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Hor­ton, 48, de­serves an in­def­i­nite sus­pen­sion, the board said, cit­ing Hor­ton’s “preda­tory and harm­ful con­duct” and the “fla­grant abuse of his po­si­tion” with sec­re­tary-turned-bailiff Elise Wyant and the for­mer in­tern, who is now an at­tor­ney.

Nei­ther Hor­ton nor his at­tor­neys could not be reached for com­ment Fri­day night.

Both the panel and the board found that Hor­ton was guilty of the three counts of mis­con­duct con­tained in a com­plaint filed against Hor­ton by the Ohio Supreme Court dis­ci­plinary coun­sel: in­ap­pro­pri­ate sex­ual

con­duct, re­quir­ing court em­ploy­ees to han­dle cam­paign du­ties on county time, and his con­vic­tion for fil­ing in­ac­cu­rate cam­paign-fi­nance re­ports. All of the al­le­ga­tions re­lated to his time in 20132014 as a Franklin County Com­mon Pleas Court judge, a po­si­tion that he held from Novem­ber 2006 un­til his elec­tion in Novem­ber 2014 to the 10th Dis­trict Court of Ap­peals, which serves Franklin County.

Hor­ton’s guilty pleas to the three mis­de­meanor cam­paign-fi­nance law vi­o­la­tions in Fe­bru­ary 2017 led to a 10-day jail sen­tence, but he re­mained on the bench.

The board said it be­lieves Hor­ton de­serves a harsher pun­ish­ment in this case than the hear­ing panel rec­om­mended, cit­ing two prior dis­ci­plinary cases in­volv­ing

lawyers who en­gaged in ha­rass­ment or in­ap­pro­pri­ate sex­ual ac­tiv­ity in which each re­ceived six-month sus­pen­sions.

“Hor­ton was a judge at the time the mis­con­duct oc­curred and con­tin­ues to serve in a po­si­tion of trust and au­thor­ity that he can ex­ploit for his per­sonal grat­i­fi­ca­tion. Fur­ther, his con­duct was di­rected at mul­ti­ple women who were sub­ject to his au­thor­ity, and he en­gaged in other acts of mis­con­duct as­so­ci­ated with ju­di­cial cam­paign ac­tiv­i­ties, in­clud­ing vi­o­la­tions that gave rise to crim­i­nal con­vic­tions,” the board stated.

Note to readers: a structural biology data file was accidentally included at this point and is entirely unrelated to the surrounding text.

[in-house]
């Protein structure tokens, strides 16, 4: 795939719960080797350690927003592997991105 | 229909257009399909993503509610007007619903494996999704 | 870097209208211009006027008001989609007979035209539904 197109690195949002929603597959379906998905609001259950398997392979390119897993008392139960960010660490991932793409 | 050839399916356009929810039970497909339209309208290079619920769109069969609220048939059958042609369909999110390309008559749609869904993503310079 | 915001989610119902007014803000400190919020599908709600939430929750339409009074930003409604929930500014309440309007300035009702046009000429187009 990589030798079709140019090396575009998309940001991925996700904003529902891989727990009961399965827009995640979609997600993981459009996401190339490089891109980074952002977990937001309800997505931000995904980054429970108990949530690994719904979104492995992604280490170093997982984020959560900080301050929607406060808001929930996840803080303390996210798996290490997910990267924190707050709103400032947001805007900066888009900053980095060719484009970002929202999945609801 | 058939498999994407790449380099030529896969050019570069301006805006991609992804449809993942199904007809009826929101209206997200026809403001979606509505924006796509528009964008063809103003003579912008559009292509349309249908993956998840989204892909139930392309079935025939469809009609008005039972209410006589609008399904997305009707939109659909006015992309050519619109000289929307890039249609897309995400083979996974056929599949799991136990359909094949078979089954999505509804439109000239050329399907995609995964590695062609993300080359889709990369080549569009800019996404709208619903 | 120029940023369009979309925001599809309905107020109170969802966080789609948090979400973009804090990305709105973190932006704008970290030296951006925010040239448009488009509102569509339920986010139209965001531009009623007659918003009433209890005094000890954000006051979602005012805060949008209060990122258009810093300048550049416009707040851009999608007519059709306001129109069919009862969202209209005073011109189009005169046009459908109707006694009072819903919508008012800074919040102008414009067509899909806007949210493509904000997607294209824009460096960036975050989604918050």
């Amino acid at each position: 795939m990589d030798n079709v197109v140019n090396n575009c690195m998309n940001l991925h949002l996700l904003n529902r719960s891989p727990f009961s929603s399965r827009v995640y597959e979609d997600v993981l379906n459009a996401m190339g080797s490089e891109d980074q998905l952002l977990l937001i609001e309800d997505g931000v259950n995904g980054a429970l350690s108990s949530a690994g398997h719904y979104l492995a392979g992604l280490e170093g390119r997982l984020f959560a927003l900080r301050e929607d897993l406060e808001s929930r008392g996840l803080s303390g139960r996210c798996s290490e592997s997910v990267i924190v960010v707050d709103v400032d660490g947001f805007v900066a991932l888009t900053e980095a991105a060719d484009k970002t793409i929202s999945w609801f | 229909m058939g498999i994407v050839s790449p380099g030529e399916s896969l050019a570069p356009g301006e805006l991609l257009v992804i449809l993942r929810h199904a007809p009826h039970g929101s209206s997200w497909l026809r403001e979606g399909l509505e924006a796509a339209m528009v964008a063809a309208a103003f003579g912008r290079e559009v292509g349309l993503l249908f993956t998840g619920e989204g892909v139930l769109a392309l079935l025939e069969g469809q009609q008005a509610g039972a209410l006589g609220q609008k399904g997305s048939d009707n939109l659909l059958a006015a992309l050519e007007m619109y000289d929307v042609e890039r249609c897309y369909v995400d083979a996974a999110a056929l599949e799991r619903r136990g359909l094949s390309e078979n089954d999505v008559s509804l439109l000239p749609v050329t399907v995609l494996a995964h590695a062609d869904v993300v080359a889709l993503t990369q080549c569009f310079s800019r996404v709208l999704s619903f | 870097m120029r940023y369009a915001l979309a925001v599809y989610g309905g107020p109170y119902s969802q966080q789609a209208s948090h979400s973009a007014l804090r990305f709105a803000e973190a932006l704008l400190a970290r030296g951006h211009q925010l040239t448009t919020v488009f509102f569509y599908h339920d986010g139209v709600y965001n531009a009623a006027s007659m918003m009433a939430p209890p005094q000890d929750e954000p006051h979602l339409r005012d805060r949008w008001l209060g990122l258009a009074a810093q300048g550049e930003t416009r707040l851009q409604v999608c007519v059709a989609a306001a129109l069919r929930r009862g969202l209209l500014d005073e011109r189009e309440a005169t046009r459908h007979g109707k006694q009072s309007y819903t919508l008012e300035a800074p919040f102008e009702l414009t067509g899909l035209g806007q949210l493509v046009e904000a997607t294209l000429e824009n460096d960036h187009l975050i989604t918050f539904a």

“For these rea­sons, and those cited by the panel, the Board con­cludes that a longer sus­pen­sion, cou­pled with strin­gent con­di­tions on re­in­state­ment to the prac­tice

of law, is nec­es­sary to pro­tect the pub­lic and pro­mote pub­lic con­fi­dence in the in­tegrity of the ju­di­ciary.”

The hear­ing panel and the board both rec­om­mended the Ohio Supreme Court set sev­eral con­di­tions for Hor­ton’s re­turn to prac­tic­ing law, in­clud­ing: con­tin­ued par­tic­i­pa­tion in Al­co­holics Anony­mous; sub­mis­sion to a new eval­u­a­tion and com­pli­ance with con­di­tions set by the Ohio Lawyers As­sis­tance Pro­gram, which deals with lawyers with al­co­hol, drug, mental health and other problems; have no fur­ther con­tact with any of his for­mer fe­male em­ploy­ees or in­terns who tes­ti­fied, and that he pay the cost of the dis­ci­plinary pro­ceed­ings.

The Ohio Supreme Court will make the fi­nal de­ci­sion in the mat­ter, which could take up to a year. The state’s high­est court will give Hor­ton the op­por­tu­nity to first ap­peal the board’s rec­om­men­da­tion. If he does, oral ar­gu­ments will be sched­uled.

In a pre­pared state­ment in Septem­ber to the dis­ci­plinary panel hear­ing his case, Hor­ton tear­fully ad­mit­ted that he is a re­cov­er­ing al­co­holic who “made a lot of mis­takes.”

“I want you to know that I rec­og­nize that. I un­der­stand my (law) li­cense is in jeop­ardy. That’s the re­al­ity of it. Do what you need to do....” he said.

“I’m not try­ing to save my job. My ca­reer from that stand­point is long gone,” Hor­ton said. “I want to be a good per­son. What­ever that takes, I’m will­ing to do.”

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